We don’t think the press corps will go there: What did Mitt Romney do at Bain? And when did Mitt Romney do it?
Within the mainstream press, very few major players seem inclined to examine this topic. On MSNBC, Ed Schultz made three attempts last week to explain Reuters’ detailed report about Bain’s behavior in the case of two steel mills, including one in Kansas City. Once again, here’s part of the exchange between Schultz and David Cay Johnston on last Thursday’s program:
SCHULTZ (1/12/12): In 1993, Bain Capital became the majority shareholder of a Kansas City steel mill. Now according to Reuters, less than a decade later, the mill was padlocked and some 750 people lost their jobs. Workers were denied the severance pay and health care insurance that they had been promised. And their pension benefits were cut by as much as $400 a month.The Reuters report described horrible conduct. But aside from Schultz and Amy Goodman, we haven’t seen anyone try to discuss it. It’s easier to piddle around with less threatening topics concerning the number of jobs Bain and Romney may have “created.” For craftier players, those topics can create the impression that Romney’s record is being examined—while the “journalist” gets to stick to topics which won’t make her seem shrill.
How’s that for treating the workers good?
The remaining benefits, by the way, were paid by the Pension Benefit Guarantee Corporation, a pension protection agency in the United States government.
JOHNSTON: The record on Romney is somewhat mixed. There are companies that they essentially bought, sucked all the cash out of them, and then left behind. And I think the pension guarantee issue is one that will cause him a lot of problems, and a lot of explaining is necessary about why the government had to step in in this area.
SCHULTZ: Did Bain profit from reducing pensions?
JOHNSTON: Oh, there’s no question that they were able, in the particular case that was mentioned involving the steel mill, to take money out of this company, it didn’t have a properly funded pension, and fob it off on the Pension Benefit Guarantee program, is clearly an important part of this story. There are other parts of it that have not come out yet with other companies, where they made changes to the benefit programs for workers.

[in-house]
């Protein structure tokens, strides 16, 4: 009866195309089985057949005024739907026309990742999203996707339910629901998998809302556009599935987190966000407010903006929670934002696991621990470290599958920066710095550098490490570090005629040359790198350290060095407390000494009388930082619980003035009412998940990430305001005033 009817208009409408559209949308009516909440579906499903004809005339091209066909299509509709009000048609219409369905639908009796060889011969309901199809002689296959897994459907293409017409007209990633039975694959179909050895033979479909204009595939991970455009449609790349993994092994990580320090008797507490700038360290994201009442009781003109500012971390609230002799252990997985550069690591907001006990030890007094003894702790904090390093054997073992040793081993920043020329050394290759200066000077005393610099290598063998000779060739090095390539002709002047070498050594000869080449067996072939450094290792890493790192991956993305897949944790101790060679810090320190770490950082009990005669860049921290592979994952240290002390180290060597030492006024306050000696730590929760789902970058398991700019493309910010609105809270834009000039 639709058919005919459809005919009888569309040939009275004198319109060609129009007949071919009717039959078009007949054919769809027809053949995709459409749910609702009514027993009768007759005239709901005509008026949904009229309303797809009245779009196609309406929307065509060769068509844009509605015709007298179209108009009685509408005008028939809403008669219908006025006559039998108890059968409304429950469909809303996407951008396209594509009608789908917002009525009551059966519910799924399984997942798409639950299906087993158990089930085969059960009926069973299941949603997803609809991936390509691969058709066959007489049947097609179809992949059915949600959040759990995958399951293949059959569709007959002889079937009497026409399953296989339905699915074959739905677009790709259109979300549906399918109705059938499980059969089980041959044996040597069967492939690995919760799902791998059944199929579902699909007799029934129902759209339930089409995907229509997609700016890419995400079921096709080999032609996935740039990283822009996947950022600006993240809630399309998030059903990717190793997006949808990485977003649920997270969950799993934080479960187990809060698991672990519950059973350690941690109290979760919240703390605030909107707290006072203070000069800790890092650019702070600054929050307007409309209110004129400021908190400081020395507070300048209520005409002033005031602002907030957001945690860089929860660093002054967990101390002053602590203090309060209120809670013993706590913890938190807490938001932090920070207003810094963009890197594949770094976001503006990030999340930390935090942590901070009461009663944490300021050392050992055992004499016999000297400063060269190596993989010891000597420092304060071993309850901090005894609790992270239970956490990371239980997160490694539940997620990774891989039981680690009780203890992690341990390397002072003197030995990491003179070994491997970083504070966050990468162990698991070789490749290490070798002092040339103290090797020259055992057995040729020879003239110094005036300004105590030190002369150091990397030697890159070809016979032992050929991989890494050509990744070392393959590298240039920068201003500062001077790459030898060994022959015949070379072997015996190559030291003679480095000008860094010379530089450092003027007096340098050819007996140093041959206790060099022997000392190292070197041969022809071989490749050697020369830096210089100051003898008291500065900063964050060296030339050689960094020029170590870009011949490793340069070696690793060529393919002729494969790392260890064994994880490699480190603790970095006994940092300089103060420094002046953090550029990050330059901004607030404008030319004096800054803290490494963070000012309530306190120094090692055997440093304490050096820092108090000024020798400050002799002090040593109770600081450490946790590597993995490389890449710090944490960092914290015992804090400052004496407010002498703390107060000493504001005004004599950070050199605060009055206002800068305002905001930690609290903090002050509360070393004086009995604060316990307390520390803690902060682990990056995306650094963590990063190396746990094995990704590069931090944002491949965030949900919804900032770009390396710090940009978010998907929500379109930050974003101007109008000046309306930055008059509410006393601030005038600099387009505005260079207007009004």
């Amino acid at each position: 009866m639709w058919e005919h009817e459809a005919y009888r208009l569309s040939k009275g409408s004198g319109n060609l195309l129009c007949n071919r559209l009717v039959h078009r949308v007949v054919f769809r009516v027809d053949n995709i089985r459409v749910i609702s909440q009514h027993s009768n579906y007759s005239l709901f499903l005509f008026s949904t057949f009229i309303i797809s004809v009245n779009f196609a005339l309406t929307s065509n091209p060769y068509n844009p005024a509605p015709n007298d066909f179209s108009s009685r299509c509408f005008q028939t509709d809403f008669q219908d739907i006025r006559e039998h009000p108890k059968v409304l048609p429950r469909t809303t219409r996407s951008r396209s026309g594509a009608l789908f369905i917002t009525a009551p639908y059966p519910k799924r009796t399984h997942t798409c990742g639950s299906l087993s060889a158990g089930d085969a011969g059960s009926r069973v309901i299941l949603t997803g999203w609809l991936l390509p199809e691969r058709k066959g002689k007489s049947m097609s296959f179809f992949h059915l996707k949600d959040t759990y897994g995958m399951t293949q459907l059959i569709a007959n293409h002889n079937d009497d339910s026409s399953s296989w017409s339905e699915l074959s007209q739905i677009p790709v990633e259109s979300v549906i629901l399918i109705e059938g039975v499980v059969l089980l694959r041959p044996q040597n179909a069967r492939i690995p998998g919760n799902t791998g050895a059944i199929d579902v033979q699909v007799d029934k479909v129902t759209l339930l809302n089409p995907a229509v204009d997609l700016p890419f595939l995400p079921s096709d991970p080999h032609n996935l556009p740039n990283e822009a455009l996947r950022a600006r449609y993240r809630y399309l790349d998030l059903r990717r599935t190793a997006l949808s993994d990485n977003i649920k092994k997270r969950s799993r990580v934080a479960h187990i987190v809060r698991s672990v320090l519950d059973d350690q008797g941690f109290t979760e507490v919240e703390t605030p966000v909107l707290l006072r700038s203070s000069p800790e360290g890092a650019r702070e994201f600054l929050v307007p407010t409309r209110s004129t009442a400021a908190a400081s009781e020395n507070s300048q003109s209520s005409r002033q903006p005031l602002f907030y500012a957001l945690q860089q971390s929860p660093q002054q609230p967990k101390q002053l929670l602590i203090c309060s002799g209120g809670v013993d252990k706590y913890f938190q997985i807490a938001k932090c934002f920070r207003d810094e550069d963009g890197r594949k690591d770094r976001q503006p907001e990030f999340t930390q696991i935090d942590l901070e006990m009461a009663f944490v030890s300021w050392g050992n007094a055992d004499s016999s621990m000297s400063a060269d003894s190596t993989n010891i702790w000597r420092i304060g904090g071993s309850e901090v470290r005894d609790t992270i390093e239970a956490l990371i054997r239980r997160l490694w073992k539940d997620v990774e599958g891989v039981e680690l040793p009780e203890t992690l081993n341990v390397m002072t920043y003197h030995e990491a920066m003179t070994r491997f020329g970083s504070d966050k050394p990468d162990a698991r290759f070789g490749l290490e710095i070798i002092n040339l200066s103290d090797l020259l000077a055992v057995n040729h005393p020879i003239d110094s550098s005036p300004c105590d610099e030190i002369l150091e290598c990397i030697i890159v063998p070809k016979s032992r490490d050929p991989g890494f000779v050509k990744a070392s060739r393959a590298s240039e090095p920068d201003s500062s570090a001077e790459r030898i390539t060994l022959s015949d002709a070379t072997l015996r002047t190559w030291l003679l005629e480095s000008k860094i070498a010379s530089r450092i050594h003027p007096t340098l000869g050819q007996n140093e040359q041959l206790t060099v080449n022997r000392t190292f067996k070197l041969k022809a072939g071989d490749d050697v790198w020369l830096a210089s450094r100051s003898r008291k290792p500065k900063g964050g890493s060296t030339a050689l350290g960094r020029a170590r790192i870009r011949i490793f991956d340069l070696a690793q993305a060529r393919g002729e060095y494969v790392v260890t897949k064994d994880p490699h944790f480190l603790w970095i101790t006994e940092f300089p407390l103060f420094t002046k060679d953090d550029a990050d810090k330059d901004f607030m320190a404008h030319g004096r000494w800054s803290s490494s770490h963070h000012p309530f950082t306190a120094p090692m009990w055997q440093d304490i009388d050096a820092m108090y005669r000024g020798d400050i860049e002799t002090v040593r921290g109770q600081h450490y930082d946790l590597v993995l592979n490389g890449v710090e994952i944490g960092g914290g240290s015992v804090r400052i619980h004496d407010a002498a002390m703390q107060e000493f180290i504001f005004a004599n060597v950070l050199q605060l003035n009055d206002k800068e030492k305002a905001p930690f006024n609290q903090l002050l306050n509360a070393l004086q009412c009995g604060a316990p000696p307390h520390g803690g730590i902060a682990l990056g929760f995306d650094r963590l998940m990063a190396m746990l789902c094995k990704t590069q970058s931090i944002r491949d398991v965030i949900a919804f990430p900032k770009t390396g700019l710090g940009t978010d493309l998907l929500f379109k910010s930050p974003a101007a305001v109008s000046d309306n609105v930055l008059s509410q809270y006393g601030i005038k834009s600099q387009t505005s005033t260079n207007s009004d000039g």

Schultz was discussing a Reuters report. That report had nothing to do with the 29-minute film the Gingrich super-PAC has been promoting; the conduct described by Reuters isn’t discussed in the film. But last Friday, the Washington Post fact-checked the film—and gave it its lowest rating.
Yesterday, the fact-check appeared in the hard-copy Post. To review that report, just click here.
Gingrich started backing away from the film when this fact-check appeared. Trust us: On this basis, journalists will be less inclined to examine this general topic. With that in mind, we were struck by this part of Glenn Kessler’s fact-check:
KESSLER (1/15/12): The 29-minute video “King of Bain” is such an over-the-top assault on former Massachusetts governor Mitt Romney that it is hard to know where to begin. It uses evocative footage from distraught middle-class Americans who allege that Romney’s deal-making is responsible for their woes. It mixes images of closed factories and shuttered shops with video clips of Romney making him look foolish, vain or greedy. And it has a sneering voice-over that seeks to push every anti-Wall Street button possible.Kessler describes the video as “an over-the-top assault.” He goes on to detail the ways the video gets various facts wrong. Kessler is right to detail those errors, but in some ways, this begs the basic question: